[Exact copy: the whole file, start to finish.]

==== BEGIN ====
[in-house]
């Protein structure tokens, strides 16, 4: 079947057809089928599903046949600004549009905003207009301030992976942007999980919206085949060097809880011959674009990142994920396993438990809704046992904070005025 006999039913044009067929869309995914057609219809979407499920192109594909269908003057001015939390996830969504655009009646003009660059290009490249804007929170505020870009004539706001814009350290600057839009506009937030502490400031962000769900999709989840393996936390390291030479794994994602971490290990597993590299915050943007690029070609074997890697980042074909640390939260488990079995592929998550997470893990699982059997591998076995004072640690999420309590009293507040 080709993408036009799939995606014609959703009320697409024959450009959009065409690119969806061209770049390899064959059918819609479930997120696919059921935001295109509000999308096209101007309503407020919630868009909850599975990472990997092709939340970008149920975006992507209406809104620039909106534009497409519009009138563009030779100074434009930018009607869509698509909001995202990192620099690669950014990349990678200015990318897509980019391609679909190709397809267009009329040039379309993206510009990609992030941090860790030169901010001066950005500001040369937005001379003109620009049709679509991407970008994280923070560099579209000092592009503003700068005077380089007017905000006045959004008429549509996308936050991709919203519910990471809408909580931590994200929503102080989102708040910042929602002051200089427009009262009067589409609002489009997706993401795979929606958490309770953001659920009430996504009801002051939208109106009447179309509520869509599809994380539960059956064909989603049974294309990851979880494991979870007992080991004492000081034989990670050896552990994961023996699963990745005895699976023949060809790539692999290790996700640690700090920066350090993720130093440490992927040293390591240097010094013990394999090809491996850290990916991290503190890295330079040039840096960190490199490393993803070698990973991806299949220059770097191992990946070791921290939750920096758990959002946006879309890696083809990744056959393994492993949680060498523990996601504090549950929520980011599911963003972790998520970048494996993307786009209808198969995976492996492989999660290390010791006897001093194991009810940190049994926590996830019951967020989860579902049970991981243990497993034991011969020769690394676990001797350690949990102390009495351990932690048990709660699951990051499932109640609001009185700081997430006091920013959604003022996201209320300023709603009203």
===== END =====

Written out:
[in-house]
């Protein structure tokens, strides 16, 4: 079947057809089928599903046949600004549009905003207009301030992976942007999980919206085949060097809880011959674009990142994920396993438990809704046992904070005025 006999039913044009067929869309995914057609219809979407499920192109594909269908003057001015939390996830969504655009009646003009660059290009490249804007929170505020870009004539706001814009350290600057839009506009937030502490400031962000769900999709989840393996936390390291030479794994994602971490290990597993590299915050943007690029070609074997890697980042074909640390939260488990079995592929998550997470893990699982059997591998076995004072640690999420309590009293507040 080709993408036009799939995606014609959703009320697409024959450009959009065409690119969806061209770049390899064959059918819609479930997120696919059921935001295109509000999308096209101007309503407020919630868009909850599975990472990997092709939340970008149920975006992507209406809104620039909106534009497409519009009138563009030779100074434009930018009607869509698509909001995202990192620099690669950014990349990678200015990318897509980019391609679909190709397809267009009329040039379309993206510009990609992030941090860790030169901010001066950005500001040369937005001379003109620009049709679509991407970008994280923070560099579209000092592009503003700068005077380089007017905000006045959004008429549509996308936050991709919203519910990471809408909580931590994200929503102080989102708040910042929602002051200089427009009262009067589409609002489009997706993401795979929606958490309770953001659920009430996504009801002051939208109106009447179309509520869509599809994380539960059956064909989603049974294309990851979880494991979870007992080991004492000081034989990670050896552990994961023996699963990745005895699976023949060809790539692999290790996700640690700090920066350090993720130093440490992927040293390591240097010094013990394999090809491996850290990916991290503190890295330079040039840096960190490199490393993803070698990973991806299949220059770097191992990946070791921290939750920096758990959002946006879309890696083809990744056959393994492993949680060498523990996601504090549950929520980011599911963003972790998520970048494996993307786009209808198969995976492996492989999660290390010791006897001093194991009810940190049994926590996830019951967020989860579902049970991981243990497993034991011969020769690394676990001797350690949990102390009495351990932690048990709660699951990051499932109640609001009185700081997430006091920013959604003022996201209320300023709603009203």